Edinburgh panorama - looking towards Holyrood and Calton Hill
Striking, sophisticated and forward-looking, Edinburgh rightly considers itself one of the major capital cities of Europe. It`s the home of both a young parliament and an ancient tradition and that may be the city`s secret - the blending of the old with the new to create an ever-changing and evolving centre of vibrant population. After all, it was only in Victorian times that industrial Edinburgh was known as `Auld Reeky` because of the poisonous combination of smoke and fog that would cling to the blackened building.
Today, the city prides itself on being one of the cleanest and most attractive in the UK. Of course, it`s probably most famous as the home to one of the most expansive and eagerly anticipated annual arts festivals in the world but don`t worry if you can`t make it during the festival weeks in August. There`s plenty more to see and do in the city and it`s the perfect destination for a weekend-break.
Edinburgh`s location is dramatic in itself. The city is surrounded by seven hills and the highest of them, Arthur`s Seat, is actually an extinct volcano. The climb is a popular one, though, because the views over the city are spectacular. It`s also nice to be able to tell your friends that you climbed a volcano while you were on holiday! More views can be had from the historic castle.
Art galleries and museums in Edinburgh are free to enter and there are also a number of fascinating sight-seeing tours available. Edinburgh`s Old Town has always had a reputation for being a haunted city and ghost-walks are always popular. The City of the Dead Haunted Graveyard Tour or a walk through Damnation Alley should give you a taste of what`s on offer.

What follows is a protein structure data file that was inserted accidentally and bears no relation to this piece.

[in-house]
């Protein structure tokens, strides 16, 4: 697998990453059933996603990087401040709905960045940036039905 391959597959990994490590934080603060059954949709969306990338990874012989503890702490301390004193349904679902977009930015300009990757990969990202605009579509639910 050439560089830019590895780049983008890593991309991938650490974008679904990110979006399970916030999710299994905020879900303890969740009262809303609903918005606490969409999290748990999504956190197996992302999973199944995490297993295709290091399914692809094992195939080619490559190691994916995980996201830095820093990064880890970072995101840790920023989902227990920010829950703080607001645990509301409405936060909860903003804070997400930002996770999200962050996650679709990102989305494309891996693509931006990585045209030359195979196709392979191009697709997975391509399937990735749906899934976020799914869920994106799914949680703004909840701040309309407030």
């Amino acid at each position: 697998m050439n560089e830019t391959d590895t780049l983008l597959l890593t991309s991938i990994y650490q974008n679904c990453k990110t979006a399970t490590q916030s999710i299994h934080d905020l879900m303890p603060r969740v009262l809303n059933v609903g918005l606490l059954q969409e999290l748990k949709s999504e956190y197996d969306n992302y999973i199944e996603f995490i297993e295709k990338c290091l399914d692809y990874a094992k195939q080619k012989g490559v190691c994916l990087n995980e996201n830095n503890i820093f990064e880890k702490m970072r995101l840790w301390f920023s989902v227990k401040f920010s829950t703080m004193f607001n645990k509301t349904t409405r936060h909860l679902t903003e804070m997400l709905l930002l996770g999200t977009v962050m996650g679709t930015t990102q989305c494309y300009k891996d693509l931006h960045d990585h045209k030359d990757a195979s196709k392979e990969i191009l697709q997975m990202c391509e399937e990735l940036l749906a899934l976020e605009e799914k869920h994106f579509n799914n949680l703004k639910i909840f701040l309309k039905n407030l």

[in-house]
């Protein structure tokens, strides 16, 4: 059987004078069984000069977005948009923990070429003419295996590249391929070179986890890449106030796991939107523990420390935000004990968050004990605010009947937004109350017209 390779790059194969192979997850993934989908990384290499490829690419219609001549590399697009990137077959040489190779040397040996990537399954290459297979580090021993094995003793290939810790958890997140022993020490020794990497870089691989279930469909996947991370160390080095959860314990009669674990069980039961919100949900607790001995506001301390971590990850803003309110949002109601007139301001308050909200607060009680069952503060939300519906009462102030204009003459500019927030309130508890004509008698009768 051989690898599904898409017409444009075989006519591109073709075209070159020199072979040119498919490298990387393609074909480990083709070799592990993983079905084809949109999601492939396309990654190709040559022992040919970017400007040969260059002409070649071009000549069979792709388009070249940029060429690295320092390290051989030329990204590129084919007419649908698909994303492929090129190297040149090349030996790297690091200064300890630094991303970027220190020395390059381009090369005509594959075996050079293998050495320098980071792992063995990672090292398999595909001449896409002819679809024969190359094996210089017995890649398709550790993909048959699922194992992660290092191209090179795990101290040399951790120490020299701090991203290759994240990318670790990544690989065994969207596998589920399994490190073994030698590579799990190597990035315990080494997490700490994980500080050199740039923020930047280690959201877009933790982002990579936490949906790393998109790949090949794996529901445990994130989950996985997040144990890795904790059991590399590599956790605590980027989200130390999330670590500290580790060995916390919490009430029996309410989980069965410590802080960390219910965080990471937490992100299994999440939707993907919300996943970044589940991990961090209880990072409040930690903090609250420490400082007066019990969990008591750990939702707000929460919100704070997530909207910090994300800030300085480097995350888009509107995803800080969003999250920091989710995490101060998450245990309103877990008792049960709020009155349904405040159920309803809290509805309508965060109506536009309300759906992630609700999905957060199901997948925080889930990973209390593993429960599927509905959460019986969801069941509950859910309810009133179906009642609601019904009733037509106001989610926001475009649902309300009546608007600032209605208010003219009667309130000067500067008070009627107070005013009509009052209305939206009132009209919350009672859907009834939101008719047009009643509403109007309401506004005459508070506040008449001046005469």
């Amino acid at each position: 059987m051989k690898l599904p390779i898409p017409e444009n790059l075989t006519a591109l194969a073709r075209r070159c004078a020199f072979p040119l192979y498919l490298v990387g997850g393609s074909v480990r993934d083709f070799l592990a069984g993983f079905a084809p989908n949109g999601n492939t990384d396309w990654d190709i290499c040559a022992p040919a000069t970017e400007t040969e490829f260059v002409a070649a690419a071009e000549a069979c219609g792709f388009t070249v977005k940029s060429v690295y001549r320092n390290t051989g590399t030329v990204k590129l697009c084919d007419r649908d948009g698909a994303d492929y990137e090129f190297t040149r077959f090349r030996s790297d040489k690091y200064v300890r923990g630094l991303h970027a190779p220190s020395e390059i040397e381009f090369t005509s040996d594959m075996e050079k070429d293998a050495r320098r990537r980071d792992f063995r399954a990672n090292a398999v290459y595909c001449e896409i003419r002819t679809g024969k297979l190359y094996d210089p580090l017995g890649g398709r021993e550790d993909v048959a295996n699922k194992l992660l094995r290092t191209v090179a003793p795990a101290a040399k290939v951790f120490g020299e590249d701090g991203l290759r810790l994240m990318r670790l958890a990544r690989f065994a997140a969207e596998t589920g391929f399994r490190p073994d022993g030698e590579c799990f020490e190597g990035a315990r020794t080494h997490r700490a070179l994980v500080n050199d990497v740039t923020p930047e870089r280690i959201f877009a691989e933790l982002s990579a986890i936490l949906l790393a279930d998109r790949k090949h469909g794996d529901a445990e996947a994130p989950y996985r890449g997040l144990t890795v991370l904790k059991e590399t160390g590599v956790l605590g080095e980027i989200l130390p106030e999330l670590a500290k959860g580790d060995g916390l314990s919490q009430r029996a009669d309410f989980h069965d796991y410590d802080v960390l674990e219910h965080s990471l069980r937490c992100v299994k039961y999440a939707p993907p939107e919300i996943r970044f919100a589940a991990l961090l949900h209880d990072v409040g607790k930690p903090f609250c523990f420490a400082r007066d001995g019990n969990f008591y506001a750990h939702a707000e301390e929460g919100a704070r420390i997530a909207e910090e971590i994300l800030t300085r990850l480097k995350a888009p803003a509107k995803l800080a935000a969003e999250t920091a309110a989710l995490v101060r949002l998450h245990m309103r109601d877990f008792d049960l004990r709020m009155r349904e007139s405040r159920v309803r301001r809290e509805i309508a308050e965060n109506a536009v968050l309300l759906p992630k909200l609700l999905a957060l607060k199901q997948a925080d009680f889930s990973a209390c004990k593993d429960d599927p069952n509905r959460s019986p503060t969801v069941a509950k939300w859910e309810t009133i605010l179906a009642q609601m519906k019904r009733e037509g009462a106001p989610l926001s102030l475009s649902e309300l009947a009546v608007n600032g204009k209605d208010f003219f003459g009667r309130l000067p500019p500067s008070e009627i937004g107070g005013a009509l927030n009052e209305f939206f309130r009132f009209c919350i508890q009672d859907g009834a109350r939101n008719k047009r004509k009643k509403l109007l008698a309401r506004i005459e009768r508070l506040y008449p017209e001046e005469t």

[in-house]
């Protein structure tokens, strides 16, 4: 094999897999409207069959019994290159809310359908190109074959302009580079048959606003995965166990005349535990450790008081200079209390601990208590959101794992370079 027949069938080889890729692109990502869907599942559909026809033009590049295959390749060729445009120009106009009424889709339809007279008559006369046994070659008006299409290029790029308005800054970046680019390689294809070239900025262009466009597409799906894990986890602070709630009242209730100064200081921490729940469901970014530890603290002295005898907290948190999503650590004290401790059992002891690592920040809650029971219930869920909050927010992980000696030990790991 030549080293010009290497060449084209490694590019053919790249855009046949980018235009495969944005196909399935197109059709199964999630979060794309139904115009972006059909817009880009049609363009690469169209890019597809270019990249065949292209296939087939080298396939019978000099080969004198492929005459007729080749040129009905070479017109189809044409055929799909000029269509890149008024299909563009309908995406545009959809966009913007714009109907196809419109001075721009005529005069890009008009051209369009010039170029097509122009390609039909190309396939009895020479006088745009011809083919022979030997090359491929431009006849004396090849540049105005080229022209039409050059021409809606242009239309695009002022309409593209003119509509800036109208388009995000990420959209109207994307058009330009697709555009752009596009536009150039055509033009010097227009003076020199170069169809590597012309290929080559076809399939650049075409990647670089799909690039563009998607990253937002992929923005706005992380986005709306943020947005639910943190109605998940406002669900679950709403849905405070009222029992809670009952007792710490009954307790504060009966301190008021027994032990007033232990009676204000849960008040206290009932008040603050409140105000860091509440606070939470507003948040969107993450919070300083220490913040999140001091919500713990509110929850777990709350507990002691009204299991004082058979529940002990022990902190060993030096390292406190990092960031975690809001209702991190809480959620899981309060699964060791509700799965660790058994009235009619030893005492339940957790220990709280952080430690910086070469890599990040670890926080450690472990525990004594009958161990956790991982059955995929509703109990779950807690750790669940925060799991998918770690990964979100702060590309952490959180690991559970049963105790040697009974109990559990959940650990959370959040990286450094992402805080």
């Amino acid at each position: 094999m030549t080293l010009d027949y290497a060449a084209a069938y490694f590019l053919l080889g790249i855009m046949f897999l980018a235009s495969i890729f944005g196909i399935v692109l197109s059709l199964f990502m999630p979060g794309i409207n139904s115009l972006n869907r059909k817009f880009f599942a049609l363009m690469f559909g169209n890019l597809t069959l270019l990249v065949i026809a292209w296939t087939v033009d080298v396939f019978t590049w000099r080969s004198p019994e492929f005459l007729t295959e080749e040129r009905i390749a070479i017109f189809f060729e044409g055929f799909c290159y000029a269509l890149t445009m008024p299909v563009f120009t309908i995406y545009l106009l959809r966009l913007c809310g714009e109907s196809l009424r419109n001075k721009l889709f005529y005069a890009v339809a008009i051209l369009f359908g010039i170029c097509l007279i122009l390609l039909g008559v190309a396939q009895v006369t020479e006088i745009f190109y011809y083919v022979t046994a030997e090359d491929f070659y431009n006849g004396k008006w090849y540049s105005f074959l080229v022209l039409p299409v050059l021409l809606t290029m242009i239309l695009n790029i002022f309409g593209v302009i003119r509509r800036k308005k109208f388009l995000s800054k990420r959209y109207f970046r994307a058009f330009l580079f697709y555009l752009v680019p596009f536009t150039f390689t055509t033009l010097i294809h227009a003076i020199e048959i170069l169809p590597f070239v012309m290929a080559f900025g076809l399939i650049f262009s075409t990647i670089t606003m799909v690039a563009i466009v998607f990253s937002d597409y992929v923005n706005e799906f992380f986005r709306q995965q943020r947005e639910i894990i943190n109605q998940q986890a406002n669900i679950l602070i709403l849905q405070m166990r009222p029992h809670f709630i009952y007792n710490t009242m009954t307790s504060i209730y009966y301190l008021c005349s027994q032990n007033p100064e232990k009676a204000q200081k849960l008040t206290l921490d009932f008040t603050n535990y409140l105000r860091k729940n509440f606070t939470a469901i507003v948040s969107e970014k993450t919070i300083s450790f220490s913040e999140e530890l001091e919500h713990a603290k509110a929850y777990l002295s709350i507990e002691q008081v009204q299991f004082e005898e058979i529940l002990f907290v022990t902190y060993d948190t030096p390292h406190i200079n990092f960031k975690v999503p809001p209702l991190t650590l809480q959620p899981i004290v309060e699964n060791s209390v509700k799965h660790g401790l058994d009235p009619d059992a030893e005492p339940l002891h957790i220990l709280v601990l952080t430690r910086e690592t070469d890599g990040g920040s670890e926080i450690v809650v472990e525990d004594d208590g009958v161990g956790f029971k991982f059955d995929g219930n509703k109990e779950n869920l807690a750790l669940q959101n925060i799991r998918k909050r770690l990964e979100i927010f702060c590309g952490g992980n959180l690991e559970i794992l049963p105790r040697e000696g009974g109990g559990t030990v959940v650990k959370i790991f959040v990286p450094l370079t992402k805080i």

On a more substantial historical note, there`s also the Real Mary King`s Close. This collection of old streets, alleys and closes lay preserved beneath the city`s Royal Mile for more than a hundred years.
Now renovated and opened up, the Real Mary King`s Close has revealed the actual streets on which the city people lived, worked and died between the 17th and 19th Centuries. And while you are in the Old Town, make sure you look in at the National Museum of Scotland where 36 galleries play host to more than 20,000 objects reflecting the life of the nation down the years.
If you thought Scottish cuisine was about no more than deep-fried Mars bars think again. Edinburgh has some of the best restaurants in the UK presided over by a collection of award-winning chefs. There`s no shortage of Michelin stars in the Edinburgh foodie firmament! And if it`s a wee dram you`re wanting there are a number of traditional Scottish pubs which will oblige you - with many of them providing impromptu folk music sessions courtesy of the regulars.
And talking of tipples, no trip to Scotland would be complete without an investigation of the country`s national drink. The Scotch Whisky Experience traces the history of Scotland`s most famous export to the world. And don`t forget the souvenir shops. You`ll want to make sure you take home your haggis.
With all the great help and advice available from immigration you`ll soon realise that a weekend break in Edinburgh is a capital idea!